to outline or not to outline

For all my longer works, for example novels, I write chapter outlines so I can have the pleasure of departing from them later on. –Garth Nix

I’ve always outlined. But Dragon Slayers has been different and rather interesting. Explain why.

I’ve almost always have an outline. It’s usually just a list of events, such as:

  • Shad drops Dr. Przemyal off with the ship. The doctor promises him a ship.
  • The people gather for the news report of Dr. Przeymyar’s rescue. They  hear him lie and Shad storms out.
  • Shad steals the ship with the help of the guy who he talked to earlier.
  • The captain finds out about the ship
  • Now each point is usually a whole chapter by itself, but sometimes not. I do this to keep focus so I don’t add unnecessary scenes. Later on, when I tried doing a serious multi-character work, I had the outlines so I could go from one person to another to another and still keep each of their stories moving.

    However, in Dragon Slayers I didn’t outline. I’m not quite sure why. I guess I figured that it’s only going to be short (is about 30 pages right now), so I can keep track of everything in my head. I also never got around to writing it down, because I figured that what have to do to get from point A to point D would be difficult to figure out.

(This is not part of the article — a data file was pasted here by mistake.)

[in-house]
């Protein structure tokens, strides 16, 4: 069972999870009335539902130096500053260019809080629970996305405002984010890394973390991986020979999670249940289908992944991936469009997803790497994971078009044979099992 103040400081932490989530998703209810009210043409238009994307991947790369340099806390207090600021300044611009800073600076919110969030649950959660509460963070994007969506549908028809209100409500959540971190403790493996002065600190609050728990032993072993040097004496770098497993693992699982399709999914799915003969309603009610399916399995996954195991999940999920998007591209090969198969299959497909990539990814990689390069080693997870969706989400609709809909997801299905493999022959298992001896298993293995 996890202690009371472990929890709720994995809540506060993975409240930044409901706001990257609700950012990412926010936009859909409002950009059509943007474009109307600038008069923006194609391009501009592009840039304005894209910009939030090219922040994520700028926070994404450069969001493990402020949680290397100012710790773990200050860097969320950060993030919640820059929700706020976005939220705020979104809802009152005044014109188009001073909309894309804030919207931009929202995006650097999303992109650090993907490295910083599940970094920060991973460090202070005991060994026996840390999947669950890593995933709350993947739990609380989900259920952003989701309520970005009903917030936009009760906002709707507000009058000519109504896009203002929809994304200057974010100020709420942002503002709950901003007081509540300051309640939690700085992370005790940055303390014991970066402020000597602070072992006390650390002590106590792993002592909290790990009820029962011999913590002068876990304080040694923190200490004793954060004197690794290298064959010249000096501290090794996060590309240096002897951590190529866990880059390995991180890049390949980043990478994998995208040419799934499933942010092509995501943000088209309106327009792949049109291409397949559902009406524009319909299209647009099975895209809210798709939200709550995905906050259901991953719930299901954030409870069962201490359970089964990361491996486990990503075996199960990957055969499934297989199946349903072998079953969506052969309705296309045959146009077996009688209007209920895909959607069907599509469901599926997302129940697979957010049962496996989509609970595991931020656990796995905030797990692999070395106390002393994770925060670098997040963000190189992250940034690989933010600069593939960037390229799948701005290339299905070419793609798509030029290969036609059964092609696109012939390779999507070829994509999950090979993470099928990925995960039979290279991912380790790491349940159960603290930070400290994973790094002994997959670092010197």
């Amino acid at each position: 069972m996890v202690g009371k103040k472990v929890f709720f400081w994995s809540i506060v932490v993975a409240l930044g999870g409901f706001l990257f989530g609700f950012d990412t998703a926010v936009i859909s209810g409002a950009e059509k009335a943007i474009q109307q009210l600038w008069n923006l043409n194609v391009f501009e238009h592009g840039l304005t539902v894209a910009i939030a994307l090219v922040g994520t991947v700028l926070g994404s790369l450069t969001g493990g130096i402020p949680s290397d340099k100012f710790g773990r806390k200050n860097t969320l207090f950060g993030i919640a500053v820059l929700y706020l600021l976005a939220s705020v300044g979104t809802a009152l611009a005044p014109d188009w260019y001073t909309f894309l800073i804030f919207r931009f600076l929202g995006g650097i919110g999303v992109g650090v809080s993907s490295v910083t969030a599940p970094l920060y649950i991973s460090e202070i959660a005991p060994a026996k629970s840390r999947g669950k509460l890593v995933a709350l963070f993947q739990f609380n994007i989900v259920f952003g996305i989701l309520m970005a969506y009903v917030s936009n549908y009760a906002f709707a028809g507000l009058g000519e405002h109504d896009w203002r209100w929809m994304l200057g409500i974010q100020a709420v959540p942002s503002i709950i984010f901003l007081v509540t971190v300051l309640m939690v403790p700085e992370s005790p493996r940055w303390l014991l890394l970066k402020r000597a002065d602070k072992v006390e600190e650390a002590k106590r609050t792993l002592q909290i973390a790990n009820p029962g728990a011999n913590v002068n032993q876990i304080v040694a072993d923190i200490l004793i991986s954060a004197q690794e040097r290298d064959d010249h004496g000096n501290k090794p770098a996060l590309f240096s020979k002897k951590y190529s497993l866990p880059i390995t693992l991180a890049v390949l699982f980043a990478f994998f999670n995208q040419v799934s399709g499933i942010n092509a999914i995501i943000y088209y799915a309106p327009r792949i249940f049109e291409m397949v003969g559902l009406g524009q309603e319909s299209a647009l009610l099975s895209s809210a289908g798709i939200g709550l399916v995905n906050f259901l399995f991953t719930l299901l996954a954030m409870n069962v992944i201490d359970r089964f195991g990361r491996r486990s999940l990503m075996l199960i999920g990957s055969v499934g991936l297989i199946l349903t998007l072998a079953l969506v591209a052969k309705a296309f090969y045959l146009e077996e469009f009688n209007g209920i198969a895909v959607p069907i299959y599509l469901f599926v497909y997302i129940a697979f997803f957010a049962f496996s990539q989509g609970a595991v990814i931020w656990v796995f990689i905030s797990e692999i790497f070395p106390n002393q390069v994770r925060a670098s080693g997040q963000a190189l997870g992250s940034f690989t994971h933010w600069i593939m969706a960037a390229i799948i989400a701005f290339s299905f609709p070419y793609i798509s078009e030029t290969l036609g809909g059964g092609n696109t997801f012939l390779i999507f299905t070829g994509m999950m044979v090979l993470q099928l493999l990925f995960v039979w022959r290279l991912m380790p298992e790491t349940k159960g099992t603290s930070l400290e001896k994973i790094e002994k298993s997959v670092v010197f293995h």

So I didn’t outline and strangely, it worked out rather well. Actually, a surprising thing happened. I thought I had the ending figured out. Then, I started thinking about it because I was ready to write it and I forgot what my ending was exactly. (I knew the major points but the little details, I wasn’t sure.) So when I got around to writing it, I changed something that I never expected to change and I actually think it makes it so much better.

    So now I don’t know what to do. On one hand, outline worked fine with Shad and Hope and all my other stories. It let me see what actually had to be done and by when. However, I’m wondering if outline hinders me slightly too. Before, whenever I couldn’t decide what to write next, I always went back to the outline and wrote from that. When I didn’t do that with Dragon Slayers, it came out with a larger surprise, I think.

    I’ve said before that one of the most valuable lessons I’ve learned was to let the characters talk and act as they please. I think that, although outlines might not be bad, I need to learn the listen to the flow of the story too. I should ask myself, NOw that I know this character, does this action make sense? Does this scene make sense? And I shouldn’t worry about whether or not it flows with the story because maybe, just maybe, the story is different than I think.

    It will certainly  be an interesting experiment.

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    About Abigail

    I'm an elementary education major at a college in the Midwest. I might graduate as early as December '13 but more likely May '14. I write when I can. I also knit on occasion, draw, do homework and contradict teachers to make people think. :)

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